- Team practices – aimed at team building and increasing team efficiency.
- Procedural practices – for example, “Think globally, start small” or “Involve stakeholders in business software development processes”.
All practices are found in one form or another in RUP, CMMI and agile software development methodologies.
8. Agile Unified Process (AUP)
AUP is a simplified version of another software development methodology – Rational Unified Process (RUP). Since 2012, it was replaced by Disciplined Agile Delivery (DAD), but AUP can still be found in some places.
The author of the methodology, Scott Ambler, identified the following key positions of the Agile Unified Process:
- Your team knows what it is working on.
- Simplicity is paramount.
- Consistency with the primary principles of agile development methodology.
- Focus on activities valuable to the project.
- Independence in the choice of tools.
- Individual customization to the needs of a particular project.
9. Crystal Methodologies
Little known in the domestic expanse of project management is a family of methodologies developed by Alistair Cockburn, one of the authors of the “Agile Software Development Manifesto”.
Cockburn proposes to classify by the colors based on the number of people in the team: from 2 (Crystal Clear) to 100 (Crystal Red). Maroon, Blue and Violet colors are allocated for larger projects. Crystal framework projects have to correspond to the 3 main criteria:
- Rapid delivery of working code – development of the idea of an iterative Agile development model.
- Perfection through reflection – a new version of the software methodologies is improved based on data about the previous one.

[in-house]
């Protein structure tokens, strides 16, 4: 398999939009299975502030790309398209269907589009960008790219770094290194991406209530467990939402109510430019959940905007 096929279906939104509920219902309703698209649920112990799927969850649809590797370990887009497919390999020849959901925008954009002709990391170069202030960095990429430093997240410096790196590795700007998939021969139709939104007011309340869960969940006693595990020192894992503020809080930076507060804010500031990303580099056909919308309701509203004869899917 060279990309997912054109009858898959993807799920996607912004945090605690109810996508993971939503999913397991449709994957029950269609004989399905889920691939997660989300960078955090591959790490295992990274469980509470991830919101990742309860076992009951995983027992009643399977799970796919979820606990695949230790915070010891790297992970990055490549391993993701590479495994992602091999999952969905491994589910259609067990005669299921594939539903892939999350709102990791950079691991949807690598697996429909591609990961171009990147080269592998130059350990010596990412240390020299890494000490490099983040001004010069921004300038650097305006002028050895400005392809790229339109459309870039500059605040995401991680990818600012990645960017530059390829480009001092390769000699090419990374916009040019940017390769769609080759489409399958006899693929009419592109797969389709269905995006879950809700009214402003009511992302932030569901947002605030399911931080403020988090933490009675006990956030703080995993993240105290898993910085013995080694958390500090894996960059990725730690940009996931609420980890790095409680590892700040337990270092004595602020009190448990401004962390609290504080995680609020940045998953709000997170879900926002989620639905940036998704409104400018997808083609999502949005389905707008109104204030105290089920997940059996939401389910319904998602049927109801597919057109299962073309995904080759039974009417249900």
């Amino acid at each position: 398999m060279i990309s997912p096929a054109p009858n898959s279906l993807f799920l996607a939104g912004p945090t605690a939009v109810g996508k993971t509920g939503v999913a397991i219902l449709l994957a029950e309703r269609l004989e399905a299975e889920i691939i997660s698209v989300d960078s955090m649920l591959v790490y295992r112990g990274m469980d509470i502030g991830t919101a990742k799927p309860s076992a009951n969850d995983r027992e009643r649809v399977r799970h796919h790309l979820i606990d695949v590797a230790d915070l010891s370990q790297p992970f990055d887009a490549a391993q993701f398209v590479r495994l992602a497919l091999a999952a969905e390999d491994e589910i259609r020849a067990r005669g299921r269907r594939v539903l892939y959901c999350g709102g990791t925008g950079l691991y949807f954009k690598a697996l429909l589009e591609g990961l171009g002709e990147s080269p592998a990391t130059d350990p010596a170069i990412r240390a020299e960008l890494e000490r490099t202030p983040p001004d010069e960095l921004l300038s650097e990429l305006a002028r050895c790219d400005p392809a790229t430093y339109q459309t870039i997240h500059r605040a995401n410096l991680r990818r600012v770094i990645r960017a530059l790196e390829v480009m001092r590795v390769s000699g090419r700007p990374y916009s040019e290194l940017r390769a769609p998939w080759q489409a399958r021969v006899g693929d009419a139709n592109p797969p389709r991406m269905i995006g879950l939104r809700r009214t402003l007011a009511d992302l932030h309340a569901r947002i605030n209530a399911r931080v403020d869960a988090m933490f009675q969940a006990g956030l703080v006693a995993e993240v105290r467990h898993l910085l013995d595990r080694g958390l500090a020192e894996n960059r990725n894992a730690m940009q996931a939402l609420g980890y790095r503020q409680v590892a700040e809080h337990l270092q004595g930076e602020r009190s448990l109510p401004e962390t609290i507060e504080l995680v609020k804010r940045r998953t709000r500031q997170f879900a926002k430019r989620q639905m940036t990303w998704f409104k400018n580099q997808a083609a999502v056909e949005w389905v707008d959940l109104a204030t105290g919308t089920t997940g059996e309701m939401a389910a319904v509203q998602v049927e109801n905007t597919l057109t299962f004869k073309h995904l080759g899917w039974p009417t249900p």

- “Osmotic” interaction – Alistair’s innovation, a metaphor for communication and information exchange between software developers in the same room.
10. Agile Modeling (AM)
Agile Modeling is a set of values, primary principles and practices for software modeling. AM is used as a component of a complete software development methodology – for example, extreme programming or Rapid Application Development. The principles of Agile Modeling are:
- Effective interaction between project stakeholders.
- Striving to develop the simplest possible solution which fits all requirements.
- Continuous feedback.
- Courage to take responsibility for decisions.
- Understanding that you can’t be aware of everything.
With the Agile software development methodology, small project teams achieve maximum efficiency. It can be successfully implemented in a form of other methods like Scrum, XP, Lean, etc. By the way, this approach is impossible to be applied by an inexperienced team in a short period of time.
In practice, the correct implementation of Agile software methods improves the interaction between IT and business, accelerates the product to market, and increases the value to the end user.
If you would like to know more about the development and management approaches we stick to, contact LITSLINK experts — we will find the best-fitting solution to build a robust app!